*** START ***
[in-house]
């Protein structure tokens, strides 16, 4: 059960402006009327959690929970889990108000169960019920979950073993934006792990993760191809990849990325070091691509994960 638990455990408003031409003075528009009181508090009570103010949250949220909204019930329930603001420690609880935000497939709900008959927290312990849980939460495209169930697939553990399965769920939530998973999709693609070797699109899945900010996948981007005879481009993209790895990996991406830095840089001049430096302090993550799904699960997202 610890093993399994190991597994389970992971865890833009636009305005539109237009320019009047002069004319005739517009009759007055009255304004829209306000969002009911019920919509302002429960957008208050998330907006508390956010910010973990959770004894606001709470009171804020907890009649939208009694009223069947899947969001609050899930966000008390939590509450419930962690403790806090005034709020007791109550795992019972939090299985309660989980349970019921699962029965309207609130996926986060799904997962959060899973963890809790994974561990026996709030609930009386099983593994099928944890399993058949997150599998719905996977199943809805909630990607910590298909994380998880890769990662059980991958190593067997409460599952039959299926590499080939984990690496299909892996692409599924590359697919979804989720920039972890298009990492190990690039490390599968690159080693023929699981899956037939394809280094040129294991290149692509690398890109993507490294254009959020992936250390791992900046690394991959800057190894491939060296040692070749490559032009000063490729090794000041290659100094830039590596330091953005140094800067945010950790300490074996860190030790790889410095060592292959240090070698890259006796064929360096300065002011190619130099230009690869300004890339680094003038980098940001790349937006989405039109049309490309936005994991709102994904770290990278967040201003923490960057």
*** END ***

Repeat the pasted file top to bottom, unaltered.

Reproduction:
[in-house]
């Protein structure tokens, strides 16, 4: 059960402006009327959690929970889990108000169960019920979950073993934006792990993760191809990849990325070091691509994960 638990455990408003031409003075528009009181508090009570103010949250949220909204019930329930603001420690609880935000497939709900008959927290312990849980939460495209169930697939553990399965769920939530998973999709693609070797699109899945900010996948981007005879481009993209790895990996991406830095840089001049430096302090993550799904699960997202 610890093993399994190991597994389970992971865890833009636009305005539109237009320019009047002069004319005739517009009759007055009255304004829209306000969002009911019920919509302002429960957008208050998330907006508390956010910010973990959770004894606001709470009171804020907890009649939208009694009223069947899947969001609050899930966000008390939590509450419930962690403790806090005034709020007791109550795992019972939090299985309660989980349970019921699962029965309207609130996926986060799904997962959060899973963890809790994974561990026996709030609930009386099983593994099928944890399993058949997150599998719905996977199943809805909630990607910590298909994380998880890769990662059980991958190593067997409460599952039959299926590499080939984990690496299909892996692409599924590359697919979804989720920039972890298009990492190990690039490390599968690159080693023929699981899956037939394809280094040129294991290149692509690398890109993507490294254009959020992936250390791992900046690394991959800057190894491939060296040692070749490559032009000063490729090794000041290659100094830039590596330091953005140094800067945010950790300490074996860190030790790889410095060592292959240090070698890259006796064929360096300065002011190619130099230009690869300004890339680094003038980098940001790349937006989405039109049309490309936005994991709102994904770290990278967040201003923490960057």